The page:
How Woven Garter [WG] Works

Woven Garter [WG] stitch is basically garter stitch using two yarns, let’s call them Yarn A and Yarn B. The yarns are alternated as you knit the stitches ABABABAB in each row. It’s also a stranded or jacquard technique [often called Fair Isle] in which the yarns are carried along the row together. Unlike the standard stranded techniques, WG has no purl rows.

I talk about Yarn A and Yarn B often. Yarn A is carried ’on top’ or ’over’ Yarn B. This perhaps makes sense to some of you already. I hope it makes sense to all of you soon! Carrying Yarn A on top affects the look of the fabric you are knitting. Do a sample as follows to find out more about this.

Materials and Tools: 4mm needles and two smooth 8ply yarns in contrasting colours— say blue for Yarn A and brown as Yarn B. Cast on 30 stitches in Yarn B. Join in Yarn A and knit to the end of the row alternating Yarns A and B as follows.

Row 6 ABABABABABABABABABABABABABABAB
Row 5 BABABABABABABABABABABABABABABA
Row 4 ABABABABABABABABABABABABABABAB
Row 3 BABABABABABABABABABABABABABABA
Row 2 ABABABABABABABABABABABABABABAB
Row 1 BABABABABABABABABABABABABABABA

Read Row 1 and following odd rows right to left,
Row 2 and following even rows left to right .
With an even number of stitches every row starts with Yarn A.

You don’t have to count rows or stitches once you get going. All you have to remember is to knit each stitch with the opposite Yarn.

The importance of having Yarn A carried above Yarn B by whatever method used is that its floats are the ones that show up as dashes when a smooth Yarn A is used or is dominant and masks Yarn B when a textured Yarn A is in action.

Check this out as follows. After you have done 15 rows with your blue yarn as Yarn A change them over and now use the brown as Yarn A. Do 15 more rows and look at the difference.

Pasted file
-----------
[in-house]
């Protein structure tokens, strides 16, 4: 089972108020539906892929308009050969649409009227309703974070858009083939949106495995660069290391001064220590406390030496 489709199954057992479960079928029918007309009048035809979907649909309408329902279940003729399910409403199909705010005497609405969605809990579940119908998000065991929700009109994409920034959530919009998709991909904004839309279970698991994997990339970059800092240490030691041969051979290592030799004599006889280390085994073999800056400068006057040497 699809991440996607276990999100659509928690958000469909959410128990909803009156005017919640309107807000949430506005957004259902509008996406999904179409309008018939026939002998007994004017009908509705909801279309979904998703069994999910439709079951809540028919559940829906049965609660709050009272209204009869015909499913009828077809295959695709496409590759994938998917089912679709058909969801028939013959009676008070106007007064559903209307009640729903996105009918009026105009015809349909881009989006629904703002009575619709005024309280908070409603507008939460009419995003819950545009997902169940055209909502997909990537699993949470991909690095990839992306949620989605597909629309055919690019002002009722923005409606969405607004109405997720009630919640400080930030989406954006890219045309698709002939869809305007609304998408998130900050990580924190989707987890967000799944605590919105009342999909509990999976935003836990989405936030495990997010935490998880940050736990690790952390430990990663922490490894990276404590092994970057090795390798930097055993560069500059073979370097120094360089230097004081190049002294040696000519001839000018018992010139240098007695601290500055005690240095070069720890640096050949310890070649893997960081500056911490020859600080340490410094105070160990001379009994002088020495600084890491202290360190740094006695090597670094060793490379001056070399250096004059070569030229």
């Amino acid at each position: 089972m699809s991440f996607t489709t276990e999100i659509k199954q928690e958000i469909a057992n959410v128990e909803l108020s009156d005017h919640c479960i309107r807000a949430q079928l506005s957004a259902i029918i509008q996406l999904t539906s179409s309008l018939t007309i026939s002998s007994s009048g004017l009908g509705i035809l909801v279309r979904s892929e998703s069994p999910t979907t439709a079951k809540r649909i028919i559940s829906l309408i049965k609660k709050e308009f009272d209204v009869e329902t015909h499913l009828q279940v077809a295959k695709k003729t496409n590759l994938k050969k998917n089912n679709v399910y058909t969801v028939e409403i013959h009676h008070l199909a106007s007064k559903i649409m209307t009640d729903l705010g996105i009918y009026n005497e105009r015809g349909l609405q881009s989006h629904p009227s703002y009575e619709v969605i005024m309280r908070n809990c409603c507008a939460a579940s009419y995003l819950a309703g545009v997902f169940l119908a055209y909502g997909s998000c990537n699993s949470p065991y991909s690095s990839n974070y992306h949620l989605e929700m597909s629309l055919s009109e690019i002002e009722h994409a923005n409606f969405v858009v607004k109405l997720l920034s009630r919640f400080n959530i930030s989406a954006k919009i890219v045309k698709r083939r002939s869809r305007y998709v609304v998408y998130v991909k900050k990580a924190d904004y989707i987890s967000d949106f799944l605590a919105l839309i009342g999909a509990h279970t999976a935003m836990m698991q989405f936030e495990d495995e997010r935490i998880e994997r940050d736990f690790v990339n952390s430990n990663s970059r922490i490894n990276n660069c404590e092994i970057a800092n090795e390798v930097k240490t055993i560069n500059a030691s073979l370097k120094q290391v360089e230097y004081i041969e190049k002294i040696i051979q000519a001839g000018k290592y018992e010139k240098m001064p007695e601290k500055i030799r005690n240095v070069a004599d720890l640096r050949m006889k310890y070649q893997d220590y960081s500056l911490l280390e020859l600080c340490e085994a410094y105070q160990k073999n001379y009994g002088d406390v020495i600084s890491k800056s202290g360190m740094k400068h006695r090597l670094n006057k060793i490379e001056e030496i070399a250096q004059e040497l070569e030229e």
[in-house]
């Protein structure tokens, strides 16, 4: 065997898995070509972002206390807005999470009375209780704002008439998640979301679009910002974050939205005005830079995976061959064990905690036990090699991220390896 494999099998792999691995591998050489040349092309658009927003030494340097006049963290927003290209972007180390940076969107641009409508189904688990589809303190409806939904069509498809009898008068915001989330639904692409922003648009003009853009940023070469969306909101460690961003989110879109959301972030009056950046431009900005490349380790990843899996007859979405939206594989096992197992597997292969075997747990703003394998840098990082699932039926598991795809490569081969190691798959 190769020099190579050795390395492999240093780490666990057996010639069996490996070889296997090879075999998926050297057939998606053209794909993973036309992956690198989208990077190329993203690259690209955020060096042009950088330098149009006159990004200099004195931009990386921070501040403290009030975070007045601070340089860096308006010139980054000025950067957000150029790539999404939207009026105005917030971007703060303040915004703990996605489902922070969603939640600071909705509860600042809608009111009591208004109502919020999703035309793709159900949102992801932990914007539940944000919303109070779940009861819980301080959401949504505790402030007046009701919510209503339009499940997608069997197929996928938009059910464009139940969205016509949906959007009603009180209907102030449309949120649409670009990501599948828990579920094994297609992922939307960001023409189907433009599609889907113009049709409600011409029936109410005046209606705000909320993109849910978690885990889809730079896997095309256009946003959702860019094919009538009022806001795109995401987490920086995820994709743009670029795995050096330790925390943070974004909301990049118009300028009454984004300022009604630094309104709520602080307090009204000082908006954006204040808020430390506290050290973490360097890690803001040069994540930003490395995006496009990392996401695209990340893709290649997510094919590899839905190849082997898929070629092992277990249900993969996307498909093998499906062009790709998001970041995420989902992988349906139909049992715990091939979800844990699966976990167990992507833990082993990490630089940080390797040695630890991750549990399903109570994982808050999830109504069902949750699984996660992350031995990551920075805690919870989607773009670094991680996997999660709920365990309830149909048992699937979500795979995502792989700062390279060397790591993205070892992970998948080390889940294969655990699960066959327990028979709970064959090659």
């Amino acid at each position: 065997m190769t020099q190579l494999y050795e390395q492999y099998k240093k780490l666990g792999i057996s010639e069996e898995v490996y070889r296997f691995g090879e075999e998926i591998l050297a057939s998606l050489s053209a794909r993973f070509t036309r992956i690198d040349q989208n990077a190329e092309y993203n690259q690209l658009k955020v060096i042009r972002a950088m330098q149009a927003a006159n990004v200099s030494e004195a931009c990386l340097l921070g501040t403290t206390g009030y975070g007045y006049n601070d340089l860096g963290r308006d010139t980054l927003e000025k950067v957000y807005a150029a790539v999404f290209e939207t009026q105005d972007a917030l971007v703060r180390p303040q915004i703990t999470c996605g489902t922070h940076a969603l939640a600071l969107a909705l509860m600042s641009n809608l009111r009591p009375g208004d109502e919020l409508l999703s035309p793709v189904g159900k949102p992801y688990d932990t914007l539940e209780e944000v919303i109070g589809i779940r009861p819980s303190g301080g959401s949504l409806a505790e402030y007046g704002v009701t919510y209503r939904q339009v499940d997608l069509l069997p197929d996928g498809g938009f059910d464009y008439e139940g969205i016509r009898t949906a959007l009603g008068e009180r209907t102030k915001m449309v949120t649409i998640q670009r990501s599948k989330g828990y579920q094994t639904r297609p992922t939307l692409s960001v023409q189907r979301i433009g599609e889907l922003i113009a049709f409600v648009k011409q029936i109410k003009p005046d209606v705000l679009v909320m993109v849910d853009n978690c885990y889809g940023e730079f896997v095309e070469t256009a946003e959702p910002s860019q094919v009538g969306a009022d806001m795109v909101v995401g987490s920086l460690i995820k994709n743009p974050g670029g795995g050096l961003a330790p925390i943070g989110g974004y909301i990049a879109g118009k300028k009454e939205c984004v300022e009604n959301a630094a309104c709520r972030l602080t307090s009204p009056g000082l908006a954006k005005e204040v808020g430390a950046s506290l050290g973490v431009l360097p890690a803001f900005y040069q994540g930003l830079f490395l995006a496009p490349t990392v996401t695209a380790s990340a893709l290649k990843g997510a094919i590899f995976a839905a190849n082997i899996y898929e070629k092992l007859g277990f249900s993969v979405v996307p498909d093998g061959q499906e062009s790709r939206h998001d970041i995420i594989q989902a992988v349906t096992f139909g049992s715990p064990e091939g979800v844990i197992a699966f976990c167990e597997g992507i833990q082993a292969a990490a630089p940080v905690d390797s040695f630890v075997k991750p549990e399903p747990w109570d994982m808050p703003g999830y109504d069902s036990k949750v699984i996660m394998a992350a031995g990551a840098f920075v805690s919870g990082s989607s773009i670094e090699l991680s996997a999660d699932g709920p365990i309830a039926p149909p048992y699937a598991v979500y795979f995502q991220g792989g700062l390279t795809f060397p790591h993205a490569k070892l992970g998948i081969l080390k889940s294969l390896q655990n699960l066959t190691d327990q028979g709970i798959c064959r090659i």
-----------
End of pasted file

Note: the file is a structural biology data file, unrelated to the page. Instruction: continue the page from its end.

These samples show the difference you get when you change the colour of Yarn A.  In the bottom part Yarn A is blue. I’ve done more than 15 rows with the Blue Yarn A in this sample – the top section with the brown Yarn A was 15 rows. The views on the right are close ups of the two sections and show the detail of the stitch. Each of these shows six lots of Yarn A “dashes” across and six down. It helps when counting rows to know that each “dash” represents two rows and two stitches, hence each of these sections shows 12 stitches by 12 rows.

These samples show the difference you get when you change the colour of Yarn A.
In the bottom part Yarn A is blue. I’ve done more than 15 rows with the Blue Yarn A in this
sample – the top section with the brown Yarn A was 15 rows. The views on the right are close ups of the two sections and show the detail of the stitch. Each of these shows six lots of Yarn A “dashes” across and six down. It helps when counting rows to know that each “dash” represents two rows and two stitches, hence each of these sections shows 12 stitches by 12 rows.

Cast off this sample and start another except this time choose a textured yarn as Yarn A and a smooth as Yarn B. Do your sample as before and notice the difference when you change again and use the textured yarn as Yarn B. Choose 2 textured yarns in different colours. Get into the swing of it and start improvising.

Knitting with two yarns at the same time is described on the next page.